The road ahead for cybersecurity startups

While there are several global large security outcomes in the world, we’re now at the cusp of entrepreneurs building large companies in India and South East Asia. India and South East Asia are fairly early in this journey. Cybersecurity has never been more central and more complex. The market is large, growing and more resilient than other spaces during downturns. Organisations have ramped up their security spend significantly with younger startups adopting security solutions. The shift to cloud, remote work and developers responsible for security operations has only enlarged the opportunity at hand here for startups to seize. India has some unfair advantages given the technical and security talent present here which uniquely positions teams building from the region.

Rising inflation numbers have made the market volatile but there is a sector that is untouched by rising prices and slowing consumption: cybersecurity. A report by McKinsey has highlighted how damages due to cyberattacks will result in $10.5 trillion lost every year by 2025. In the first half of 2022, venture capital continued to flow into cybersecurity, according to the Momentum Cyber’s Market Review for 1H 2022. One reason is because cybersecurity increasingly became a top business concern, outweighing even price inflation, supply chain/logistics and the global IT talent shortage. After the various hacks of 2020, businesses realised they needed to invest heavily into buying more security products. Gartner forecasted that security spending will grow at 11.3% CAGR to a whopping $188.3B YoY. As a result of which, VC funding has ballooned in this space.

In H1 of 2022, ~$12.5B of capital was invested across 531 cybersecurity deals. To give you context, in H1 2021, that number was $12.6B and was by all counts a record year for investment. In fact, Q1 in 2022 ranks as the 3rd highest quarter of all time for financing volume, only behind the record-setting pace in 2021.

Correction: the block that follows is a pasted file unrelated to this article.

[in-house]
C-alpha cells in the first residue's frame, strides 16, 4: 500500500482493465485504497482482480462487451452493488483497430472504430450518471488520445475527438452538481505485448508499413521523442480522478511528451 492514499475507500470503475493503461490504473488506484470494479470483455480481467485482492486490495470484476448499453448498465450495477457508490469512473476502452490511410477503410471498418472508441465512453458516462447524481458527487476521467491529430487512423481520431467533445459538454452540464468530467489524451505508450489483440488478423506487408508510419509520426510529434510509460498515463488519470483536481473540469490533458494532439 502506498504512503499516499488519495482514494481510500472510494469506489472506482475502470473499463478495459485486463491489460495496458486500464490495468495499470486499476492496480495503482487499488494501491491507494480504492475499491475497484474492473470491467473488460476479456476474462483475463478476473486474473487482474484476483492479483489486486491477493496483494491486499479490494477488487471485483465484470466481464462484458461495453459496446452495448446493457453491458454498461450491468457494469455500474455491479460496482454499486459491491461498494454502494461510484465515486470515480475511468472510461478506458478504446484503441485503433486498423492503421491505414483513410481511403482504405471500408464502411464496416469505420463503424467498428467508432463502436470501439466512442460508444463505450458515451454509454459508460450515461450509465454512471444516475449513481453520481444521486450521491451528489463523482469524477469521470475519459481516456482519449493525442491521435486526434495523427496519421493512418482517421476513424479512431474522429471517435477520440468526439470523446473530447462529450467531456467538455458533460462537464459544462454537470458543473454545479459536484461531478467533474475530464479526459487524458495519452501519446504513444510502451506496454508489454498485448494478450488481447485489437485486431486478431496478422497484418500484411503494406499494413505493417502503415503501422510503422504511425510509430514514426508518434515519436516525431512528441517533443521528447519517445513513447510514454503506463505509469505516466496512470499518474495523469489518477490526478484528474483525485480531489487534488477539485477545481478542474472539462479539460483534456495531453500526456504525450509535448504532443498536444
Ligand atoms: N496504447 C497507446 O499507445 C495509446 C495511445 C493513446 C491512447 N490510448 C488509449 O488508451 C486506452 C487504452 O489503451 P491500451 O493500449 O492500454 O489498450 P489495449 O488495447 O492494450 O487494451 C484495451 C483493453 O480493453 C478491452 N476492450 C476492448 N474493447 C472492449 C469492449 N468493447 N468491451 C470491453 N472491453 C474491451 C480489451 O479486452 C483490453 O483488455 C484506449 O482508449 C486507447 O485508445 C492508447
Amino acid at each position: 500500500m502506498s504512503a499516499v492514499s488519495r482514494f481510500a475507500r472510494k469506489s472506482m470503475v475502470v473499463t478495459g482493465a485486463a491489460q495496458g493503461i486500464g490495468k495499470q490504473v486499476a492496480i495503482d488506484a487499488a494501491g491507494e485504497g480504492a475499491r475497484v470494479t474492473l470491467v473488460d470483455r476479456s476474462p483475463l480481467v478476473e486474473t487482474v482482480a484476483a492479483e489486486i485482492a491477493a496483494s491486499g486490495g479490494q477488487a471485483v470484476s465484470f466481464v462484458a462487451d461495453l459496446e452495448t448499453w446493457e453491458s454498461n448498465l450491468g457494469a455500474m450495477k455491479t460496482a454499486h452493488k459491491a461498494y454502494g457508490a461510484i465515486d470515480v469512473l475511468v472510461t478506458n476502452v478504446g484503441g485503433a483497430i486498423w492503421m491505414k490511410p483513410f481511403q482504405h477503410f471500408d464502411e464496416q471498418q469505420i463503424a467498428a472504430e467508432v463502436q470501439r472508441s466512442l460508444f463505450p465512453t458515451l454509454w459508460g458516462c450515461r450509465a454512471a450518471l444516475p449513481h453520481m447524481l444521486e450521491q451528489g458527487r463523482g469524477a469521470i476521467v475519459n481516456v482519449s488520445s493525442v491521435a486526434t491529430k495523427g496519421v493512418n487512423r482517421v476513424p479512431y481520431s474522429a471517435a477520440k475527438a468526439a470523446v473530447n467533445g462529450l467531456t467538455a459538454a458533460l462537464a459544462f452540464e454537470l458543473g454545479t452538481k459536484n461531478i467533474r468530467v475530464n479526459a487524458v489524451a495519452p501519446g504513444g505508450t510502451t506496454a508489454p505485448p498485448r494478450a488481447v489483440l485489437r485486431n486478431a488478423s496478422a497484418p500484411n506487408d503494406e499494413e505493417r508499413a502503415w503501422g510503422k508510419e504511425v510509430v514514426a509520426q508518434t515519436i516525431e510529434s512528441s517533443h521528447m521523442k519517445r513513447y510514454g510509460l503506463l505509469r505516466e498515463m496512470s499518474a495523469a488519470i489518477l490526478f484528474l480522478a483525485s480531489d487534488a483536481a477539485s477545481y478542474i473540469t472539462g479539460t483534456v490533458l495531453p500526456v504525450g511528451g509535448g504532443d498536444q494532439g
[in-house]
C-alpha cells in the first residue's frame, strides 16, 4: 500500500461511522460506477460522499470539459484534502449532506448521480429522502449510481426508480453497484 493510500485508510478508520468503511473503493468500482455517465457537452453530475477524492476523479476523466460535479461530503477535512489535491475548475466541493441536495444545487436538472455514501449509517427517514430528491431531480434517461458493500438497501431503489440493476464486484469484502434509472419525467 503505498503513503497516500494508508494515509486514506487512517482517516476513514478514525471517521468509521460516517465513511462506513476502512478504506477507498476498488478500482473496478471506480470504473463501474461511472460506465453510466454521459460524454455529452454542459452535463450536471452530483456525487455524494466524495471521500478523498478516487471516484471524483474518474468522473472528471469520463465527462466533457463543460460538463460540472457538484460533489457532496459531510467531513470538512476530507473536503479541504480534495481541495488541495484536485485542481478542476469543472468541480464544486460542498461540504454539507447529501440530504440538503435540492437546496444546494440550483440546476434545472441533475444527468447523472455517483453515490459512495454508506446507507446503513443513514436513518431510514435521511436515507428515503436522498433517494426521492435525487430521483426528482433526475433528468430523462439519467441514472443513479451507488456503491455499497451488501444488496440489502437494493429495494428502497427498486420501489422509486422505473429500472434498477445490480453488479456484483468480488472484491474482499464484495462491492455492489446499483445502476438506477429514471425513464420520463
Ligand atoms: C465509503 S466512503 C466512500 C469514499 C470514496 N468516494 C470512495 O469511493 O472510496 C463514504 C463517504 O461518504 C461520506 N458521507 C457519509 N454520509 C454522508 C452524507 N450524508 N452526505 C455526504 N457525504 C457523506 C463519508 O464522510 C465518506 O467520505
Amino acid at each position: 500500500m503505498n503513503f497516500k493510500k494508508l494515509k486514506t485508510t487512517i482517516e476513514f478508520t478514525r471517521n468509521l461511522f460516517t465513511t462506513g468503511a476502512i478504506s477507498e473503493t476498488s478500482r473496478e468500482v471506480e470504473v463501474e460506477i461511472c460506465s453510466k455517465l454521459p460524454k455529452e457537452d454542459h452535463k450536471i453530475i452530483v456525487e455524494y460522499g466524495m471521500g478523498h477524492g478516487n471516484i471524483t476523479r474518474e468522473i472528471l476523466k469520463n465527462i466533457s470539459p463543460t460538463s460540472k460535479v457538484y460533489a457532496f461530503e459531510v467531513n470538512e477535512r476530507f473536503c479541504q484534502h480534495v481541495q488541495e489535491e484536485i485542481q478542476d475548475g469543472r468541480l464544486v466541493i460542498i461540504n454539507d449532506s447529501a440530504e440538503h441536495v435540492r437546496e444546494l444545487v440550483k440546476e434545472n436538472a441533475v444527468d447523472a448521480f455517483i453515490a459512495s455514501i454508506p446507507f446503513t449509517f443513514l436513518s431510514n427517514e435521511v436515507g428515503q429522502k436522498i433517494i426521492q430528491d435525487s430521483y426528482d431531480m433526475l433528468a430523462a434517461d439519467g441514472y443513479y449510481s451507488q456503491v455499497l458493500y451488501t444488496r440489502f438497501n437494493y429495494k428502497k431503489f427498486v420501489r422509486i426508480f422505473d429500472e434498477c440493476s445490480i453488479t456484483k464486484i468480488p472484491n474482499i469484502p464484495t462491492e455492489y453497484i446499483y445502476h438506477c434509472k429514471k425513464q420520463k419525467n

While there are several leading global startups in the space, India is just getting started. India has the highest number of ethical hackers in the world and this number has rapidly grown in the past few years, according to the 2020 HackerOne report. India also has the highest number of bug reports submitted (18%).

There are many reasons why we believe it might be the right time to be building in security globally:

  • Newer security models with the move to cloud: The surface area for attacks has shifted with the move to containers and microservices enabling newer companies to be built here. Older products will not be able to directly use the security products that exist in the market today, given the fundamental shift in the architecture of applications and changing security posture.
  • Bottom up motion possible: Early-stage teams have started thinking about security at initial stages, enabling a bottom-up GTM motion to be built within security. This, combined with the shift left movement in security, can unblock really fast-growing companies. With developers directly involved in maintaining the security posture of an organisation, security buying is changing.
  • More sophisticated attacks: Adversaries of companies are no longer limited to individual actors. They include highly sophisticated organisations that leverage integrated tools and capabilities with artificial intelligence and machine learning. The scope of the threat is growing, and no organisation is immune. Small and midsize enterprises, municipalities, and state and federal governments face such risks along with large companies. Today’s most advanced cybersecurity products, no matter how effective, will soon be obsolete.
  • Unsolved problem with increasing budgets: Around ~70% of organisations plan to increase their security budgets, and ~30% want to increase them significantly according to a report by Vanta. Hiring security experts, which has always been a tough task, is harder now, given the lack of availability of real experts.
Rackspace’s 2022 Annual Research Report

Within security, there are several areas growing and emerging categories.

Cloud infrastructure security